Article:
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Session 53 - SNs, Planetaries and Circumstellar Disks.
Display session, Wednesday, June 10
Supernova explosions in very tenuous medium are important in many contexts such as the lower Galactic halo, the Local Bubble, and external galaxies. This poster presents the X-ray properties of a simulated supernova remnant (SNR) evolving in a diffuse medium and applies the results to SNRs in the lower Galactic halo.
I present very high resolution spectra, diagrams of the spatial appearance, and estimates for the ROSAT PSPC count rates at various ages in the remnant's life. The X-ray emitting gas is out of collisional equilibrium --- in the young remnant, the gas is dramatically underionized and later it is noticeably overionized. As a result, the remnant has a ROSAT PSPC R1/R2 color temperature of \sim10^6 K during its X-ray bright phase and a slightly lower color temperature thereafter.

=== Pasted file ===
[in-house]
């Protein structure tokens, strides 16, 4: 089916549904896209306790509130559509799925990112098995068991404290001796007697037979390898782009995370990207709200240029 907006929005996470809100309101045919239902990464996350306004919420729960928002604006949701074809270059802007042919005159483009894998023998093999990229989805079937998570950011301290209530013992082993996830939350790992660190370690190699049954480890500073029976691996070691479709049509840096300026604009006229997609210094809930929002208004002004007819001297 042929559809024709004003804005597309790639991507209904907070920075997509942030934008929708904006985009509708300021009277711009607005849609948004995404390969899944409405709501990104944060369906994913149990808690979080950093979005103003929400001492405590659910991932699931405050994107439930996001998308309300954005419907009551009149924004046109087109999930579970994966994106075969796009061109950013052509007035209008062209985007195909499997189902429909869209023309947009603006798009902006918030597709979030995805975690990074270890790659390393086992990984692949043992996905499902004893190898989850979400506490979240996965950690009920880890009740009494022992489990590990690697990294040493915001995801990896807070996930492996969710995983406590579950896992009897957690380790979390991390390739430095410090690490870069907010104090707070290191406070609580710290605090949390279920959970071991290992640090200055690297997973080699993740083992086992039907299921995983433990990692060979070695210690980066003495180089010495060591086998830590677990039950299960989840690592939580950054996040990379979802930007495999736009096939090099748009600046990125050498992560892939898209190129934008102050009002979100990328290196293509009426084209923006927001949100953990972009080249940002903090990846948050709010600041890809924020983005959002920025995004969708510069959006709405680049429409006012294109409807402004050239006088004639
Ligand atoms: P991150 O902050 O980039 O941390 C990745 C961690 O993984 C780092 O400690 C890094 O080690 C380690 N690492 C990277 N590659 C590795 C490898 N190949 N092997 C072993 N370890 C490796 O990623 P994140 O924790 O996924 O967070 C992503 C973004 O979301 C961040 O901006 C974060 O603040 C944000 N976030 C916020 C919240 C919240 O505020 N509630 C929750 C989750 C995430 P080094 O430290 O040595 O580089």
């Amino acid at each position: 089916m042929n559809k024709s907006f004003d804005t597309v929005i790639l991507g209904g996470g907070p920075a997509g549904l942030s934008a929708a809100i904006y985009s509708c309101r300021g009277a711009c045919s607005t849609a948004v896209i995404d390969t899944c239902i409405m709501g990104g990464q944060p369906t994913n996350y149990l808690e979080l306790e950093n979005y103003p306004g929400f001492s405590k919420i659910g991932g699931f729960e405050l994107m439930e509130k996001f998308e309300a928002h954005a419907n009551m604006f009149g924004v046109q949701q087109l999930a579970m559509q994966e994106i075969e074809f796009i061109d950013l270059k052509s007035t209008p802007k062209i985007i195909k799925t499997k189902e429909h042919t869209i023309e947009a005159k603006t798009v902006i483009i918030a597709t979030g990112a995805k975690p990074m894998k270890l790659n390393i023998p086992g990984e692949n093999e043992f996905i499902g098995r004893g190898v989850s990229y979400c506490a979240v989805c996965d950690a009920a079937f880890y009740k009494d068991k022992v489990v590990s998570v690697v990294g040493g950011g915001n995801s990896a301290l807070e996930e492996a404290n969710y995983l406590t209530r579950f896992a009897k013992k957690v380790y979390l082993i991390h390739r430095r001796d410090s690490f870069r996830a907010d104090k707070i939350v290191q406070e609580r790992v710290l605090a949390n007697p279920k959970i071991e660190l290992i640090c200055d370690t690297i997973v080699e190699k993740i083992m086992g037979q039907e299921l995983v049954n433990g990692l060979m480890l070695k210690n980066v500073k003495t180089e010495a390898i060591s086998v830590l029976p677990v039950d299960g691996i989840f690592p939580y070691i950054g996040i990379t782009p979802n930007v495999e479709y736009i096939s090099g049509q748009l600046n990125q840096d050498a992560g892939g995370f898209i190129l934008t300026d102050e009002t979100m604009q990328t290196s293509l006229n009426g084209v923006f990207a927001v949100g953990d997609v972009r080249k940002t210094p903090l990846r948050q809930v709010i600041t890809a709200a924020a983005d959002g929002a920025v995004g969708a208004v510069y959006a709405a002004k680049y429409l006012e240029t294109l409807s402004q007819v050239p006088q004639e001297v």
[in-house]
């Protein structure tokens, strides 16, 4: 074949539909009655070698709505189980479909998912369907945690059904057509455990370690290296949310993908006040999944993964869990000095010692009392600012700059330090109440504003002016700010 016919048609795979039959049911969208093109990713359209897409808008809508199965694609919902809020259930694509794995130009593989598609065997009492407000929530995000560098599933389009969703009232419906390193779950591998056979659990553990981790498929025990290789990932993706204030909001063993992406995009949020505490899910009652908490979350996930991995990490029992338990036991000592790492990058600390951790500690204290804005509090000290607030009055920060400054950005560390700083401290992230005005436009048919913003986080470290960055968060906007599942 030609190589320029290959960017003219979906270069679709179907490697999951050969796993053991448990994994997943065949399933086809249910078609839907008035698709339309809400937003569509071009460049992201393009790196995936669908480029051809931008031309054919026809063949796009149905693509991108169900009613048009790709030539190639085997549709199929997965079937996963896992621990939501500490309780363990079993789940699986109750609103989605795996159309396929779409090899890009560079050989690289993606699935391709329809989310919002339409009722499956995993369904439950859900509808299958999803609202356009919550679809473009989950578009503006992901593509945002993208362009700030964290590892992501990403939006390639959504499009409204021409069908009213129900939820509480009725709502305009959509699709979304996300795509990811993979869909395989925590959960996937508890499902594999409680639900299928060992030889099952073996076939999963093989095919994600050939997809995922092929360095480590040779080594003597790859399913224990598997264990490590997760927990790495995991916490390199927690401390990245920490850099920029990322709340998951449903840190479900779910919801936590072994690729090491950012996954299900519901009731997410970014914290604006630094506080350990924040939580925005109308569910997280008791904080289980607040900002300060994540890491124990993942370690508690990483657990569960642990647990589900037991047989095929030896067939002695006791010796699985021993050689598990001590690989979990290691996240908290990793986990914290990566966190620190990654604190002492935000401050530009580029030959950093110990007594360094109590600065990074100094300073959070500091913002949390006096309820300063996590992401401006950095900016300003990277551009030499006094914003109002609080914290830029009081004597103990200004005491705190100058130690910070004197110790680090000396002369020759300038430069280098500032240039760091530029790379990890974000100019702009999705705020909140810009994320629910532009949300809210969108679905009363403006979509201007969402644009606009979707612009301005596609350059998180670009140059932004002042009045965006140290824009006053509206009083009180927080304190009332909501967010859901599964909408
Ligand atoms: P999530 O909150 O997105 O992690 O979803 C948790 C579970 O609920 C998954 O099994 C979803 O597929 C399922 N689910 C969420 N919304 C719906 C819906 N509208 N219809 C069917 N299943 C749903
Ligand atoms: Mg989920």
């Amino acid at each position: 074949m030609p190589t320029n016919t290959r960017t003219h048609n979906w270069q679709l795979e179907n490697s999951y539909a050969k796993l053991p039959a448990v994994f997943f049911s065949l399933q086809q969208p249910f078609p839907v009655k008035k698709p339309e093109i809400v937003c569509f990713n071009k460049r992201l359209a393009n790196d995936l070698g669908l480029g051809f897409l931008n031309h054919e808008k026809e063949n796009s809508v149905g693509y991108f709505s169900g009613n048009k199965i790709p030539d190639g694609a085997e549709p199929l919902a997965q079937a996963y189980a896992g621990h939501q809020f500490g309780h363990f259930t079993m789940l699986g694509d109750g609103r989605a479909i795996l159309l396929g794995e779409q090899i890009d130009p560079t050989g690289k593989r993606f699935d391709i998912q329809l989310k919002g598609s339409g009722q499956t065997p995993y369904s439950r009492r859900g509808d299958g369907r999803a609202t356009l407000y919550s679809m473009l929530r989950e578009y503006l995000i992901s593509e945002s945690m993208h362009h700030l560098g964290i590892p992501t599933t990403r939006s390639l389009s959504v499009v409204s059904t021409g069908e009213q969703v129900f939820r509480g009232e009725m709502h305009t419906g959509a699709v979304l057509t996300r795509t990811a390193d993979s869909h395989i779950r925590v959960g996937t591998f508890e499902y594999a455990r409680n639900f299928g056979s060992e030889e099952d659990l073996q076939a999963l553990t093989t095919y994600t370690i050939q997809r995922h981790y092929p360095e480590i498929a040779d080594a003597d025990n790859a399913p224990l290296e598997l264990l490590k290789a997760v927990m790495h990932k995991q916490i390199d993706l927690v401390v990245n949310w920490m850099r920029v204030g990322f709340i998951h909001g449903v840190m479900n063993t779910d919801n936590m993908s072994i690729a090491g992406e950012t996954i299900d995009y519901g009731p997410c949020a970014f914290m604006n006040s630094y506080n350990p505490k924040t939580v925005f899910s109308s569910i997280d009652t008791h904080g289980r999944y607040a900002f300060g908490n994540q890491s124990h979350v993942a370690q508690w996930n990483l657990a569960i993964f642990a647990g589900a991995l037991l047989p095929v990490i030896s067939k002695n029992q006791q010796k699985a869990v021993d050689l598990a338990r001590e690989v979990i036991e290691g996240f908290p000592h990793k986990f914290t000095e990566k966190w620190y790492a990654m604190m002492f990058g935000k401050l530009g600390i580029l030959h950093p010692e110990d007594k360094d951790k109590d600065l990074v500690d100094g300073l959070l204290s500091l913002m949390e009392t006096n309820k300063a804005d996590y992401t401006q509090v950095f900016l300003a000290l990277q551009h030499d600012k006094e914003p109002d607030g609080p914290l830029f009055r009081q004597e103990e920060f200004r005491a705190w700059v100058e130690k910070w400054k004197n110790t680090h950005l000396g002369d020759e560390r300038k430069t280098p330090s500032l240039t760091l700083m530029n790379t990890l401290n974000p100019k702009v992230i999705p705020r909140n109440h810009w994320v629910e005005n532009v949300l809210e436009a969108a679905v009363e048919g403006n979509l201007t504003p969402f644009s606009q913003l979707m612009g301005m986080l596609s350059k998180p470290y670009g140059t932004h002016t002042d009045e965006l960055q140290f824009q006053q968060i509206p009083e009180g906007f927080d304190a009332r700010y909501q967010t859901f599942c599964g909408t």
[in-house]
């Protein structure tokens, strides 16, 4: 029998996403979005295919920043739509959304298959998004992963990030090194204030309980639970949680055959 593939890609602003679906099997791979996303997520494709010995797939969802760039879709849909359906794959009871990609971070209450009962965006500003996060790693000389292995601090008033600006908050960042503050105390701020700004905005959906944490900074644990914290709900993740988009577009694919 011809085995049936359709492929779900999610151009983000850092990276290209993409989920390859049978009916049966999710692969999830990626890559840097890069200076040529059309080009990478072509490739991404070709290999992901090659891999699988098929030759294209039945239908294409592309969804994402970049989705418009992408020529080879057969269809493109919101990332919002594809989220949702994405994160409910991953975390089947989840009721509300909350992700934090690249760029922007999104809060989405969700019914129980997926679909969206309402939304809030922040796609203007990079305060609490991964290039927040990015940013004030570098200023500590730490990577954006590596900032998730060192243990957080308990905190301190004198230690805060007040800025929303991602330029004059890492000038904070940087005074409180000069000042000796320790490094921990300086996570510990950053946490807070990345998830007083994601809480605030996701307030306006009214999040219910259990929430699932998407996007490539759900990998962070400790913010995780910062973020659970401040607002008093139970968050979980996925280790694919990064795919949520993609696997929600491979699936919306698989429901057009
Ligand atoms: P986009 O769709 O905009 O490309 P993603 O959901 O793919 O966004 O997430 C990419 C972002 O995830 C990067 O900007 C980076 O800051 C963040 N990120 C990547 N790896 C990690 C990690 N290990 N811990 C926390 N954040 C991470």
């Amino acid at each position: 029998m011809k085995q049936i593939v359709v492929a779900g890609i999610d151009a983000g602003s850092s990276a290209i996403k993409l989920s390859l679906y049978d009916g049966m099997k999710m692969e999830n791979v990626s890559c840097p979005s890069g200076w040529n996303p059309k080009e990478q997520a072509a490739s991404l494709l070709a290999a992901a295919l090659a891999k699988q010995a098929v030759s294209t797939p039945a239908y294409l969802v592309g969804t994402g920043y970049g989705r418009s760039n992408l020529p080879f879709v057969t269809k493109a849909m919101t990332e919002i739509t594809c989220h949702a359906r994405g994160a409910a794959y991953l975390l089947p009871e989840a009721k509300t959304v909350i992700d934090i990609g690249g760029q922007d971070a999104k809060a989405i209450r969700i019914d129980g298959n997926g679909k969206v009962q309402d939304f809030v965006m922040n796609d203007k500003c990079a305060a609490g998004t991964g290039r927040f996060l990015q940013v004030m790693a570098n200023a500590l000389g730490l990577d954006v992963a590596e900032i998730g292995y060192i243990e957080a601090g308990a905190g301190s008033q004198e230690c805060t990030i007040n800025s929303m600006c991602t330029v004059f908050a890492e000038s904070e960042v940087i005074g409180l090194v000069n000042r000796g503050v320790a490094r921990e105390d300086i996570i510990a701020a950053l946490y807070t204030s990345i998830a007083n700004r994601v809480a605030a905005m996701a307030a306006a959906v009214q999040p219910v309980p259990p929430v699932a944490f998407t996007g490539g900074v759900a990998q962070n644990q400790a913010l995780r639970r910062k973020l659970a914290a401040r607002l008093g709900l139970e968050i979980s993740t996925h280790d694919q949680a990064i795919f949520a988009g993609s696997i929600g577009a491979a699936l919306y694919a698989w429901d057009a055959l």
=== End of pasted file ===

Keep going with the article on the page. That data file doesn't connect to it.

Given the progenitor statistics and the duration of the X-ray bright phase in the SNR's evolution, the lower halo in each Galactic hemisphere should contain approximately 1 X-ray bright SNR at any given time. X-ray bright SNRs should cover roughly 1% of the halo and provide hundreds to thousands of ROSAT 1/4 KeV counts s^-1 arcmin^-2. Maps of the halo emission in the south show a couple of bright patches and a dimmer, mottly background. The halo SNRs have the potential to explain a couple of the bright patches seen in the south, while other mechanisms are required to explain the additional more widespread but dimmer emission.
Program listing for Wednesday